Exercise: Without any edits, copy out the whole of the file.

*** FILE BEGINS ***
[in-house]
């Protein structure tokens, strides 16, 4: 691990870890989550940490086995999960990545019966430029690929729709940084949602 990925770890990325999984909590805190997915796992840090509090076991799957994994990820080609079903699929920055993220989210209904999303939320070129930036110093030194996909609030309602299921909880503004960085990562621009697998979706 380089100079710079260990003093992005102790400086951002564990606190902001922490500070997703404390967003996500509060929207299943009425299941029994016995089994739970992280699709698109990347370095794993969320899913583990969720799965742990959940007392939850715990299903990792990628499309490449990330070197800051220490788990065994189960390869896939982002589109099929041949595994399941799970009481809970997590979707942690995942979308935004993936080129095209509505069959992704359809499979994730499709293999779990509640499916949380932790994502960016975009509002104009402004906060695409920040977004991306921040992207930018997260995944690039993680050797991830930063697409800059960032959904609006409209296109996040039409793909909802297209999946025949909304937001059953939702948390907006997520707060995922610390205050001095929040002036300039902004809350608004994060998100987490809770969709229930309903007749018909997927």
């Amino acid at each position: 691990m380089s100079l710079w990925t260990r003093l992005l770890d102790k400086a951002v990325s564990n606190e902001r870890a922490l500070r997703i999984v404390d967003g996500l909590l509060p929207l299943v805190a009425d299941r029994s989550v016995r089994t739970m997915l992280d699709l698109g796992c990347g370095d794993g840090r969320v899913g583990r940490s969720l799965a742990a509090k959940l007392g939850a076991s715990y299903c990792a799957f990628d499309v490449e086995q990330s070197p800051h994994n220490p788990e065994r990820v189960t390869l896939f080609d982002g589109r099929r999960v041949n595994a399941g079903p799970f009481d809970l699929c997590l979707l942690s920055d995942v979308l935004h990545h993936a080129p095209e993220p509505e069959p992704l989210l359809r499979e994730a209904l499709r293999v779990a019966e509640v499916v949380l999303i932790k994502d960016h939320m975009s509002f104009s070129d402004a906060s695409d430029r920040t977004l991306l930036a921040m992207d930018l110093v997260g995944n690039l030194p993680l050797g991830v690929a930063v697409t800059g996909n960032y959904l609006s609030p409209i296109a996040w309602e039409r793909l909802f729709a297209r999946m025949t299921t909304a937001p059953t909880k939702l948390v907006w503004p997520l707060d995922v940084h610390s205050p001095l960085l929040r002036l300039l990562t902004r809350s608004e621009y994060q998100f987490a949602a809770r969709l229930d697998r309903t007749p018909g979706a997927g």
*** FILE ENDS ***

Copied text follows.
[in-house]
């Protein structure tokens, strides 16, 4: 691990870890989550940490086995999960990545019966430029690929729709940084949602 990925770890990325999984909590805190997915796992840090509090076991799957994994990820080609079903699929920055993220989210209904999303939320070129930036110093030194996909609030309602299921909880503004960085990562621009697998979706 380089100079710079260990003093992005102790400086951002564990606190902001922490500070997703404390967003996500509060929207299943009425299941029994016995089994739970992280699709698109990347370095794993969320899913583990969720799965742990959940007392939850715990299903990792990628499309490449990330070197800051220490788990065994189960390869896939982002589109099929041949595994399941799970009481809970997590979707942690995942979308935004993936080129095209509505069959992704359809499979994730499709293999779990509640499916949380932790994502960016975009509002104009402004906060695409920040977004991306921040992207930018997260995944690039993680050797991830930063697409800059960032959904609006409209296109996040039409793909909802297209999946025949909304937001059953939702948390907006997520707060995922610390205050001095929040002036300039902004809350608004994060998100987490809770969709229930309903007749018909997927």
């Amino acid at each position: 691990m380089s100079l710079w990925t260990r003093l992005l770890d102790k400086a951002v990325s564990n606190e902001r870890a922490l500070r997703i999984v404390d967003g996500l909590l509060p929207l299943v805190a009425d299941r029994s989550v016995r089994t739970m997915l992280d699709l698109g796992c990347g370095d794993g840090r969320v899913g583990r940490s969720l799965a742990a509090k959940l007392g939850a076991s715990y299903c990792a799957f990628d499309v490449e086995q990330s070197p800051h994994n220490p788990e065994r990820v189960t390869l896939f080609d982002g589109r099929r999960v041949n595994a399941g079903p799970f009481d809970l699929c997590l979707l942690s920055d995942v979308l935004h990545h993936a080129p095209e993220p509505e069959p992704l989210l359809r499979e994730a209904l499709r293999v779990a019966e509640v499916v949380l999303i932790k994502d960016h939320m975009s509002f104009s070129d402004a906060s695409d430029r920040t977004l991306l930036a921040m992207d930018l110093v997260g995944n690039l030194p993680l050797g991830v690929a930063v697409t800059g996909n960032y959904l609006s609030p409209i296109a996040w309602e039409r793909l909802f729709a297209r999946m025949t299921t909304a937001p059953t909880k939702l948390v907006w503004p997520l707060d995922v940084h610390s205050p001095l960085l929040r002036l300039l990562t902004r809350s608004e621009y994060q998100f987490a949602a809770r969709l229930d697998r309903t007749p018909g979706a997927g």